Broadly speaking, Chinese export furniture can be divided into two distinct categories. Those pieces made to conform to a Westernised concept of the Chinese style and those made after Western prototypes-often only distinguishable from their European equivalents because of differences in construction and the use of peculiarly Chinese timbers.
The English fascination with the orient can be traced back at least as far as the end of the 16th century and,with the establishment of the East India Company in 1600, there was at last a way for the nobility in Britain to acquire Oriental goods for their own homes.
It is important to realise that most of the buyers of Chinese export goods in Britain had no way of knowing the difference between a Japanese piece or a Chinese-made piece. According to Gillian Walkling (Chinese Export Furniture, Antique Finder Magazine, April 1977, p.69) “Early references to Oriental furniture or “lacquer-ware” are ambiguous but it seems likely that the majority of pieces came from Japan rather than China”. References in house inventories of the period frequently refer to “India” or “Indian” furniture, confusing matters further. Indeed, Chinese export wallpaper was referred to as “India paper” throughout the 18th and 19th centuries.
Early pieces of Oriental furniture in England were often lacquered cabinets displayed on gilded or silvered stands. We have a fine example of a Japanese cabinet on stand in our collection.
Such pieces were the preserve of the extremely rich and, due to their value as symbols of power and status, many survive in the grandest stately home collections. Fine examples can be found in Buckingham Palace, Ham House and Petworth House amongst countless other noble collections.
From 1633, the government of Japan pursued a “closed country” policy, effectively ceasing all trade with foreign nations until the middle of the 19th century. It was at this time that trade with China was expanded and, by 1700, had reached substantial levels. Gilliam Walkling (ibid p.70) quotes at length from the East India Company letterbooks, revealing the instructions passed by the company to its captains and the type of pieces they were encouraged to procure on their voyages. An order from 1697 included almost 1500 lacquer tables as well as desks and folding card tables. It is interesting to note that, by this period, the fashion for cabinets was clearly on the wane. They still formed a part of the order but less than 120 were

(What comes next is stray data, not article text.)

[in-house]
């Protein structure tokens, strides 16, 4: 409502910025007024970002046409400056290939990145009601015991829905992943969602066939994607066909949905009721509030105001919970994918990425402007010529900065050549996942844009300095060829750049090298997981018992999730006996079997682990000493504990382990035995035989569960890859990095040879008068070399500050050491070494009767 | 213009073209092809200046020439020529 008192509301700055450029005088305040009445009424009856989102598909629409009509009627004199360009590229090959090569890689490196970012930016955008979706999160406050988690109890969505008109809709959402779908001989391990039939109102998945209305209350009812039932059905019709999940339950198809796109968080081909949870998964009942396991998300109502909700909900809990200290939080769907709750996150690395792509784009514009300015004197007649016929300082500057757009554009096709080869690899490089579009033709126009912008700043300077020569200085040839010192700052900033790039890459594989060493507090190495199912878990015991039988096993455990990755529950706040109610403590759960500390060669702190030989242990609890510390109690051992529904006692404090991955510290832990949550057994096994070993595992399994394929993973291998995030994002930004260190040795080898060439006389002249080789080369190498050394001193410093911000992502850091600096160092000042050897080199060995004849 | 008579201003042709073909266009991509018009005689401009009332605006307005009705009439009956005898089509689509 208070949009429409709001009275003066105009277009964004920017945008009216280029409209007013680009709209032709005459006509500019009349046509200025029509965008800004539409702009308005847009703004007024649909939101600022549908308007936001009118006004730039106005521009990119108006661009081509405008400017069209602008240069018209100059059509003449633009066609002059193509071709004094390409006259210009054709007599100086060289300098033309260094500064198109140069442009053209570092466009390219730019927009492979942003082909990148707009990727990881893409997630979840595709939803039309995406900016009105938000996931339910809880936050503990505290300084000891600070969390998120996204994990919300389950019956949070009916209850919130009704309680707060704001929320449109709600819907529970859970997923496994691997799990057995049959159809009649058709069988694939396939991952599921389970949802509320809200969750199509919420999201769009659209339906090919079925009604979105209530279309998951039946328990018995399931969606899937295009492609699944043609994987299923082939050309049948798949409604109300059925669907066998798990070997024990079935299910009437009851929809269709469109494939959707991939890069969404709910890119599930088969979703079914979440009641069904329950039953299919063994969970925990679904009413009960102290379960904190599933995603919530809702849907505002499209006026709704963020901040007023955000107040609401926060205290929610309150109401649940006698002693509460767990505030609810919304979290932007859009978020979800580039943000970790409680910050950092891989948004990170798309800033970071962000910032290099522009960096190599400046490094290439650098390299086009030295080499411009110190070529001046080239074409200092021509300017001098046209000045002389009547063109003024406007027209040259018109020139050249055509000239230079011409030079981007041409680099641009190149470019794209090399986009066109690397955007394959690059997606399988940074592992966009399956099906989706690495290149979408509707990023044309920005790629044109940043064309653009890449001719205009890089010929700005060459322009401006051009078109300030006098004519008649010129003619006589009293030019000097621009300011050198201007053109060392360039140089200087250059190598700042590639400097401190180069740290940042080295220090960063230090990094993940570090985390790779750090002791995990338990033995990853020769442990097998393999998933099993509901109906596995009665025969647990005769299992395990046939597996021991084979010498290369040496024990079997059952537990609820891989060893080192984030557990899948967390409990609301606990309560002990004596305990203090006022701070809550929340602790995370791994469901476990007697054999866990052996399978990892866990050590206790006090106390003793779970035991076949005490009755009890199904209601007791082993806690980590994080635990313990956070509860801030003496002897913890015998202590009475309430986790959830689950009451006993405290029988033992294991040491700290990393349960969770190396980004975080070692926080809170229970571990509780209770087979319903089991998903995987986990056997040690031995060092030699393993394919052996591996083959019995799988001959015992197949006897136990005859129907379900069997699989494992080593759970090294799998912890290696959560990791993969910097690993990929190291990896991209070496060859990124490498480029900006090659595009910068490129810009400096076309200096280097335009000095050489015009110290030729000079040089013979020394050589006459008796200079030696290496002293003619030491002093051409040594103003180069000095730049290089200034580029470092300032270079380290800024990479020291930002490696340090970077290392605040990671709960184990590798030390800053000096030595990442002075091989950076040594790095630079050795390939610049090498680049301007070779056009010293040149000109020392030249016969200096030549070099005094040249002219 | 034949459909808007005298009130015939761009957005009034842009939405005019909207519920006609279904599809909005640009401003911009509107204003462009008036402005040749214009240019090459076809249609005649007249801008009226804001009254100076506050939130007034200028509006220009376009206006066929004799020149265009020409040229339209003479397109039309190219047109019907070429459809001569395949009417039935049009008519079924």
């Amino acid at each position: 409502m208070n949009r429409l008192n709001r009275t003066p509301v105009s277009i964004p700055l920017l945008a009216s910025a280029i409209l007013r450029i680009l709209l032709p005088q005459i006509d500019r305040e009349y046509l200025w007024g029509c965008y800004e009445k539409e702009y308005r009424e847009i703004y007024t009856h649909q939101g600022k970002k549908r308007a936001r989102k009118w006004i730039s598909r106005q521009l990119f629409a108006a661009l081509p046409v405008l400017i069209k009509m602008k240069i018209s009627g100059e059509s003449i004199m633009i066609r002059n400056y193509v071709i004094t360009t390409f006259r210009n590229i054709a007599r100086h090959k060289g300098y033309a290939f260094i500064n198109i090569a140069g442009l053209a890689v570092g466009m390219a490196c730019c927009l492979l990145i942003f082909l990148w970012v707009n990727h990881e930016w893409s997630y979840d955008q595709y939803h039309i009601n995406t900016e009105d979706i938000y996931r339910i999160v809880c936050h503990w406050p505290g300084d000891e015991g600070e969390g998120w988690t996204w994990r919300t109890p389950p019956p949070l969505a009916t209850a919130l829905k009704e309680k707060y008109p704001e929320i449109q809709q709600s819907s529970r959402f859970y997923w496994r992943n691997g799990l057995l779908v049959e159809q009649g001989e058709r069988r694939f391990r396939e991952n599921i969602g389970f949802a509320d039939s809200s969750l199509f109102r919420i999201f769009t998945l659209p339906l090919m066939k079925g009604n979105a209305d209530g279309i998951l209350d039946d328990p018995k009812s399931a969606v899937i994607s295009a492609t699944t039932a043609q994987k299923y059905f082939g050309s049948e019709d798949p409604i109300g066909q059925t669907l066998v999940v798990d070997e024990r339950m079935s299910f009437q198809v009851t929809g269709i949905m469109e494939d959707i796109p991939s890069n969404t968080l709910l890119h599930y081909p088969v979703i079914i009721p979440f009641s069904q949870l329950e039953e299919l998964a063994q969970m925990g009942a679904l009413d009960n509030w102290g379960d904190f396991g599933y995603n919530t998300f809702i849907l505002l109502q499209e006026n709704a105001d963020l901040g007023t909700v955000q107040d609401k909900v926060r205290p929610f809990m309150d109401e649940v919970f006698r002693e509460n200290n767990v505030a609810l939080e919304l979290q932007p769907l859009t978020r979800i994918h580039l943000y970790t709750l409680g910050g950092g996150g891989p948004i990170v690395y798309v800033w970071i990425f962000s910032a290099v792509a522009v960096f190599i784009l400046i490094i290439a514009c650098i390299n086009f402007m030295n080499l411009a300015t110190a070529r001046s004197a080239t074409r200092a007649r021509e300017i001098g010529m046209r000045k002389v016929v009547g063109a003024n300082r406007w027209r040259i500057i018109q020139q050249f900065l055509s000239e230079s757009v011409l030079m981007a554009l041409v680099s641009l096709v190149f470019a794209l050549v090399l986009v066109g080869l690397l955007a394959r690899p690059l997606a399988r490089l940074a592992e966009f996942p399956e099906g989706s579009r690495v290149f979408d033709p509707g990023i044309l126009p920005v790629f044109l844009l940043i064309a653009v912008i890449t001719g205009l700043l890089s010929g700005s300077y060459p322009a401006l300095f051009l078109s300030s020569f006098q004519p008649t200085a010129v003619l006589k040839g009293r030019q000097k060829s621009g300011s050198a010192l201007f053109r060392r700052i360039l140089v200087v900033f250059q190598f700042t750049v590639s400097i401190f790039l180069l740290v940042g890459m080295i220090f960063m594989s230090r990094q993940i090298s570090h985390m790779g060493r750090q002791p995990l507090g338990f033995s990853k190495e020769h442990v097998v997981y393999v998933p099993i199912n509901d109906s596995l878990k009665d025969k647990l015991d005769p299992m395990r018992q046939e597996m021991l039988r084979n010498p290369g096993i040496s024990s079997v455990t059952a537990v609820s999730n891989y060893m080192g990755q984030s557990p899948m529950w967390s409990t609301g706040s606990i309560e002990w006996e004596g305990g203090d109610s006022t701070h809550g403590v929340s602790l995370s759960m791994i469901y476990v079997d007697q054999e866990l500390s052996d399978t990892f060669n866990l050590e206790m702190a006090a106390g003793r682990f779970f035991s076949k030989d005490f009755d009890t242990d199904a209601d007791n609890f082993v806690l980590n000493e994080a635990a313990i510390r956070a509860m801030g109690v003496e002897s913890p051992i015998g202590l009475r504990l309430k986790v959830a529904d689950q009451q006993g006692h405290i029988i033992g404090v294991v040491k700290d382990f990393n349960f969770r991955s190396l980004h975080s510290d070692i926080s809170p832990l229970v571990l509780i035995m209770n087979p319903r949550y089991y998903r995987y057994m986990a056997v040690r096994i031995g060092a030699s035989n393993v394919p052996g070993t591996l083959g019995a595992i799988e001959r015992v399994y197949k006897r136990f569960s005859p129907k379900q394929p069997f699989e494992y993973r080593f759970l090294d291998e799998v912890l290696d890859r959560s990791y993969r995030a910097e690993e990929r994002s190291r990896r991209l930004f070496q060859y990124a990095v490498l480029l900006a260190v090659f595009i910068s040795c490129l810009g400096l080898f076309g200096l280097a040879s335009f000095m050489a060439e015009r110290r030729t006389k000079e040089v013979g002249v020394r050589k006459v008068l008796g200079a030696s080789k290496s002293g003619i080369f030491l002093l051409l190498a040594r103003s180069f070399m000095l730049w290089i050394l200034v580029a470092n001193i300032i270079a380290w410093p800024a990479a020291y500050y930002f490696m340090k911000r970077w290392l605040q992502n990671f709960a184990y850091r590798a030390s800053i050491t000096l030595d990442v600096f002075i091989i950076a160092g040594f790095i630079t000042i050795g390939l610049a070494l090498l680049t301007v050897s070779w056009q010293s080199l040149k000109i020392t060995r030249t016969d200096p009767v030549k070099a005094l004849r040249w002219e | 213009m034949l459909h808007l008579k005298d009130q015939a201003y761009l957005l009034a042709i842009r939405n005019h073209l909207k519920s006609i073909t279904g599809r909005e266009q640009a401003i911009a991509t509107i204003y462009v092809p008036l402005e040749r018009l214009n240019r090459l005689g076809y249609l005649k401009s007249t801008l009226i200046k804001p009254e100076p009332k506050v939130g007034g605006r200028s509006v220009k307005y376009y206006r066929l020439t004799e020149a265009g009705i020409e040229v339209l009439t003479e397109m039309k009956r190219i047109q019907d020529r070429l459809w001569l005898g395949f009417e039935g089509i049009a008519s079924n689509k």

Lacquered screens were perennially popular and 20 sets of 3 different sizes were requested in the aforementioned 1697 order. We recently had a mid-19th century screen in our collection. Such screens were sometimes acquired to be broken up and turned into panelling for rooms or to be converted into furniture by English cabinet makers but this example has survived intact, probably due to its outstanding decorative appeal and slightly more manageable size as it has 8 leaves rather than 12.
Perhaps the most impressive pieces of Chinese export furniture ever produced were bureau cabinets and bookcases. Fine examples are very rare but we have a particularly interesting example in our collection at the moment. The shaping of the bottom section of the cabinet is particularly unusual, but, although the exterior form is recognisably European-indeed there is something of a Dutch feel to the beautiful decoration framing the mirrors at the top of the cabinet-the interior is clearly Chinese. The fine lacquer interior doors enclose drawers and pigeon holes and are executed with typical precision. This piece would have been the height of sophistication at the time at which it was ordered and remains just as desirable today.